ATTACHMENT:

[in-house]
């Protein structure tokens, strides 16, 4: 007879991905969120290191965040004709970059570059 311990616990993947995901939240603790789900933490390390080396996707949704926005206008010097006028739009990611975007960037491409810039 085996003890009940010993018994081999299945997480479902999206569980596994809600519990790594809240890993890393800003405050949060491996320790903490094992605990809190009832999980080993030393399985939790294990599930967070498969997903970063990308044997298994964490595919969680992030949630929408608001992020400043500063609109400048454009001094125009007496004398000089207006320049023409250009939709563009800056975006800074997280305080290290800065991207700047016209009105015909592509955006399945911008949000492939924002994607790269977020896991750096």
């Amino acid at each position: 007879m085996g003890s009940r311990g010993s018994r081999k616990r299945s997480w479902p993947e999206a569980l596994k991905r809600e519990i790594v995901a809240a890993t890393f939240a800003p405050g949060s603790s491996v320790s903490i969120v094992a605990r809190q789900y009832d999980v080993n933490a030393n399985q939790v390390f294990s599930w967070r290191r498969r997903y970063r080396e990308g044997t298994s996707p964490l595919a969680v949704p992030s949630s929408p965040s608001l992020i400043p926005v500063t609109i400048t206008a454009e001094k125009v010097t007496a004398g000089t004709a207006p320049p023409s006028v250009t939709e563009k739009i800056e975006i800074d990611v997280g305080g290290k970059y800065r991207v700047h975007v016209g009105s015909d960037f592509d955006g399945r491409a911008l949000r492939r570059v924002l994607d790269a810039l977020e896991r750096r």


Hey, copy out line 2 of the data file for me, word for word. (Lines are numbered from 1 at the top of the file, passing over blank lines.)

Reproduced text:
């Protein structure tokens, strides 16, 4: 007879991905969120290191965040004709970059570059 311990616990993947995901939240603790789900933490390390080396996707949704926005206008010097006028739009990611975007960037491409810039 085996003890009940010993018994081999299945997480479902999206569980596994809600519990790594809240890993890393800003405050949060491996320790903490094992605990809190009832999980080993030393399985939790294990599930967070498969997903970063990308044997298994964490595919969680992030949630929408608001992020400043500063609109400048454009001094125009007496004398000089207006320049023409250009939709563009800056975006800074997280305080290290800065991207700047016209009105015909592509955006399945911008949000492939924002994607790269977020896991750096």